docker rmi $(docker images -q) Remove all images from the machine.

Commands for Managing Containers

Command Description
docker ps List all containers. Append -a to also list containers not running.
docker stop [CONTAINER_ID] Gracefully stop the container with [CONTAINER_ID] on the machine.
docker kill CONTAINER_ID] Forcefully stop the container with [CONTAINER_ID] on the machine.
docker rm [CONTAINER_ID] Remove the container with [CONTAINER_ID] from the machine.
docker rm $(docker ps -a -q) Remove all containers from the machine.

Running a Docker Container

Let’s breakdown the following command for running a Docker container.

docker run -d -it --rm --name [CONTAINER_NAME] -p 8081:80 [IMAGE_NAME]

where,

  • -d: run the container in detached mode. This mode runs the container in the background.
  • -it: run in interactive mode, with a terminal session attached.
  • --rm: remove the container when it exits.
  • --name: specify a name for the container.
  • -p: port forwarding from host to the container (i.e. host:container).

Serve a Webpage on an nginx Web Server with Docker

The Dockerfile

# base image for building container
FROM docker.io/nginx
# add maintainer label
LABEL maintainer="[email protected]"
# copy html file from local machine to container filesystem
COPY html/index.html /usr/share/nginx/html
# port to expose to the container
EXPOSE 80

Build the image

# navigate to directory
cd docker-intro/nginx-server/

# build the image
docker build -t ekababisong.org/nginx_server .
Sending build context to Docker daemon  2.048kB
Step 1/4 : FROM docker.io/nginx
latest: Pulling from library/nginx
6ae821421a7d: Pull complete
da4474e5966c: Pull complete
eb2aec2b9c9f: Pull complete
Digest: sha256:dd2d0ac3fff2f007d99e033b64854be0941e19a2ad51f174d9240dda20d9f534
Status: Downloaded newer image for nginx:latest
 ---> f09fe80eb0e7
Step 2/4 : LABEL maintainer="dvdbison[email protected]"
 ---> Running in 084c2484893a
Removing intermediate container 084c2484893a
 ---> 2ced9e52fb67
Step 3/4 : COPY html/index.html /usr/share/nginx/html
 ---> 1d9684901bd3
Step 4/4 : EXPOSE 80
 ---> Running in 3f5738a94220
Removing intermediate container 3f5738a94220
 ---> 7f8e2fe2db73
Successfully built 7f8e2fe2db73
Successfully tagged ekababisong.org/nginx_server:latest
# list images on machine
docker images
REPOSITORY                       TAG                 IMAGE ID            CREATED             SIZE
ekababisong.org/nginx_server     latest              0928acf9fcbf        18 hours ago        109MB
ekababisong.org/first_image      latest              773973d28958        20 hours ago        5.53MB

Run the container

# run the container
docker run -d -it --name ebisong-nginx -p 8081:80 ekababisong.org/nginx_server

# list containers
docker ps
CONTAINER ID        IMAGE                          COMMAND                  CREATED             STATUS              PORTS                  NAMES
b3380cc02551        ekababisong.org/nginx_server   "nginx -g 'daemon of…"   7 seconds ago       Up 4 seconds        0.0.0.0:8081->80/tcp   ebisong-nginx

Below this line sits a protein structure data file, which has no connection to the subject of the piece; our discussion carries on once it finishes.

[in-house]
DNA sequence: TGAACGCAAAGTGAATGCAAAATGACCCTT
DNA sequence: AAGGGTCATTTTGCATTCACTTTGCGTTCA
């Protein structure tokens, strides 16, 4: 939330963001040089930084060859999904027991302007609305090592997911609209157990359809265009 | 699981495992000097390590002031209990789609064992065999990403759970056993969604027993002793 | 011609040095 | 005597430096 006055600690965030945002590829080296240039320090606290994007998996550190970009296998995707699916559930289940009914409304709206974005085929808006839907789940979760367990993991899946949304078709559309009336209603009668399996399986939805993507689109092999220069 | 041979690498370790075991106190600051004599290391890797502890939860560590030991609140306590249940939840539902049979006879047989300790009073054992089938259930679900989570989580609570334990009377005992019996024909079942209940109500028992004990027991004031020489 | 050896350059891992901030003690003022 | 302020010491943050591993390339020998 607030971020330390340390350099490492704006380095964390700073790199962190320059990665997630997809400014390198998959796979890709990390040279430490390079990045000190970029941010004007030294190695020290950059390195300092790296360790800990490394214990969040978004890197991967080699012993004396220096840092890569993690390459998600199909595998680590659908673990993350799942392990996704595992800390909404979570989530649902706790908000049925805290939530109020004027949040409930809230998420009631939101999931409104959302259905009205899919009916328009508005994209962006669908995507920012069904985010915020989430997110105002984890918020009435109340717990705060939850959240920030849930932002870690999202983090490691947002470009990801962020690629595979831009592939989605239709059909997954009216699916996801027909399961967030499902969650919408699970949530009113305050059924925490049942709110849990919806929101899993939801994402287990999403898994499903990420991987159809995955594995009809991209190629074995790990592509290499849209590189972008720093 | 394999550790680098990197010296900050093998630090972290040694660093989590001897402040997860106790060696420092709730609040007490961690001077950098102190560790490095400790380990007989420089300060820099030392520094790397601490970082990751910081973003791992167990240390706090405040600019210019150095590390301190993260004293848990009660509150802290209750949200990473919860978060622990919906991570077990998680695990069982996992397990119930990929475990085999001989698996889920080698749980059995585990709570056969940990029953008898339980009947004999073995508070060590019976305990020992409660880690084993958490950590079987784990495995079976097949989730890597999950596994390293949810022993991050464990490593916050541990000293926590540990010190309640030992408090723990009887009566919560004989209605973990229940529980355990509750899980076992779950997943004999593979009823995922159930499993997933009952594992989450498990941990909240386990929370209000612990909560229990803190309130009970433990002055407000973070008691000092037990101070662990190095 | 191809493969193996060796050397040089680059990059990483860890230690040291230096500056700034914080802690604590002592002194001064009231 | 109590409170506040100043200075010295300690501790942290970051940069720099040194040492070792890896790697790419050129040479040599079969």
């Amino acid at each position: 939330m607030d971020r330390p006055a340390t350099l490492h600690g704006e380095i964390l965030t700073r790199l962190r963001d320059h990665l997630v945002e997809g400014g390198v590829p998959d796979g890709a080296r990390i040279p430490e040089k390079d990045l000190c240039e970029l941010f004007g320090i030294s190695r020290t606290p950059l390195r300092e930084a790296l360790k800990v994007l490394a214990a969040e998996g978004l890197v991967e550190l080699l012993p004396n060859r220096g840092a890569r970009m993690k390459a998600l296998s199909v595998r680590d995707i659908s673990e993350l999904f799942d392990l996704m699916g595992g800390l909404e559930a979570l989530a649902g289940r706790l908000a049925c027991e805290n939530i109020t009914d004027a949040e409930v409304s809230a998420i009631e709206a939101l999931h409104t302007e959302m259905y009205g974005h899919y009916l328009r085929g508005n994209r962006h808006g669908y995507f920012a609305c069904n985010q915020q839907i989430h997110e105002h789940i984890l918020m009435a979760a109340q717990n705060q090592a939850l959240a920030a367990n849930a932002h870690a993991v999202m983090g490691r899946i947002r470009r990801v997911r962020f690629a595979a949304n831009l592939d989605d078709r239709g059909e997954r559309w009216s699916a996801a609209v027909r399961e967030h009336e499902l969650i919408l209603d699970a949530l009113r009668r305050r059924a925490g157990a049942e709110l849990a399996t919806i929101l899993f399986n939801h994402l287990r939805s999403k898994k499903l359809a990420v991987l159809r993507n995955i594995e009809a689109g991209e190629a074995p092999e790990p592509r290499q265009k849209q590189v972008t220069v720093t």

View Webpage on the Running Server

Open a web browser and go to: 0.0.0.0:8081

Webpage on nginx webserver.
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Cleanup

# shutdown the container
docker stop b3380cc02551

# remove the container
docker rm ebisong-nginx

Push Image to Dockerhub

Login to Docker and provide your userid and password.

# login to docker
docker login
# tag the image
docker tag 096e538abc1e ekababisong/ebisong-nginx-server:latest

# push to Dockerhub
docker push ekababisong/ebisong-nginx-server
The push refers to repository [docker.io/ekababisong/ebisong-nginx-server]
db4c3e547e3f: Pushed
6b5e2ed60418: Mounted from library/nginx
92c15149e23b: Mounted from library/nginx
0a07e81f5da3: Mounted from library/nginx
latest: digest: sha256:733009c33c6cf2775fedea36a3e1032006f1fe3d5155f49d4ddc742ea1dce1f1 size: 1155

Volumes

Local directories can be mounted as a volume to a running container, instead of the container filesystem itself. With volumes,the data can be shared with the container, while persisted on the local machine. Volumes are attached with the -v label in the docker run command.

Mount a Volume to the Containerized nginx Web Server

docker run -d -it --name ebisong-nginx -p 8081:80 -v /Users/ekababisong/Documents/Talks/kubeflow-for-poets/docker-intro/nginx-server/html:/usr/share/nginx/html  ekababisong.org/nginx_server

Now whatever changes is made to the file index.html is immediately seen on the web browser from the nginx server in the Docker container.

Run a Tensorflow Jupyter Image from Dockerhub

Pull the Image from Dockerhub

Note: This image is large and will take a while to pull from Dockerhub.

# pull the image from dockerhub
docker pull jupyter/tensorflow-notebook
Using default tag: latest
latest: Pulling from jupyter/tensorflow-notebook
a48c500ed24e: Pull complete
...
edbe68d32a46: Pull complete
Digest: sha256:75f1ffa1582a67eace0f96aec95ded82ce6bf491e915af80ddc039befea926aa
Status: Downloaded newer image for jupyter/tensorflow-notebook:latest

Run the Container

This command starts an ephemeral container running a Jupyter Notebook server and exposes the server on host port 8888. The server logs appear in the terminal. Visiting http://<hostname>:8888/?token=<token> in a browser loads the Jupyter Notebook dashboard page. It is ephemeral, because Docker destroys the container after notebook server exit. This is because of the --rm label in the docker run command.

# run the image
docker run --rm -p 8888:8888 jupyter/tensorflow-notebook

The image below shows a Notebook running from a Docker container.

Notebook running from Docker.
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Reclaim the local terminal by pressing control + c.